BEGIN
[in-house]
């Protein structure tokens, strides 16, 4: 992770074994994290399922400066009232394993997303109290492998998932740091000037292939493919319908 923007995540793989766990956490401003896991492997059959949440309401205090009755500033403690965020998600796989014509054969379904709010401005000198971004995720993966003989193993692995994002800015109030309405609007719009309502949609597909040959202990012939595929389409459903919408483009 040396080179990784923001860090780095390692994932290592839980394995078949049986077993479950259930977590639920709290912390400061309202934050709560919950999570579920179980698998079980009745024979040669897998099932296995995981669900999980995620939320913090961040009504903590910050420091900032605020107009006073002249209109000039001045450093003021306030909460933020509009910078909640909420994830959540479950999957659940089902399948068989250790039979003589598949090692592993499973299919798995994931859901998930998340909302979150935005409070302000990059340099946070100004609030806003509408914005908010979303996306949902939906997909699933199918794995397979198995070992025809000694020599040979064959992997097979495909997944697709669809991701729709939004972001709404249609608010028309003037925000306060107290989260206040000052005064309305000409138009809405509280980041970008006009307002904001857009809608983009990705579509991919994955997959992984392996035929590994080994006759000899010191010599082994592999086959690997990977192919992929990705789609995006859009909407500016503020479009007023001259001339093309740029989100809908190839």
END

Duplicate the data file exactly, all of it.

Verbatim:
[in-house]
């Protein structure tokens, strides 16, 4: 992770074994994290399922400066009232394993997303109290492998998932740091000037292939493919319908 923007995540793989766990956490401003896991492997059959949440309401205090009755500033403690965020998600796989014509054969379904709010401005000198971004995720993966003989193993692995994002800015109030309405609007719009309502949609597909040959202990012939595929389409459903919408483009 040396080179990784923001860090780095390692994932290592839980394995078949049986077993479950259930977590639920709290912390400061309202934050709560919950999570579920179980698998079980009745024979040669897998099932296995995981669900999980995620939320913090961040009504903590910050420091900032605020107009006073002249209109000039001045450093003021306030909460933020509009910078909640909420994830959540479950999957659940089902399948068989250790039979003589598949090692592993499973299919798995994931859901998930998340909302979150935005409070302000990059340099946070100004609030806003509408914005908010979303996306949902939906997909699933199918794995397979198995070992025809000694020599040979064959992997097979495909997944697709669809991701729709939004972001709404249609608010028309003037925000306060107290989260206040000052005064309305000409138009809405509280980041970008006009307002904001857009809608983009990705579509991919994955997959992984392996035929590994080994006759000899010191010599082994592999086959690997990977192919992929990705789609995006859009909407500016503020479009007023001259001339093309740029989100809908190839």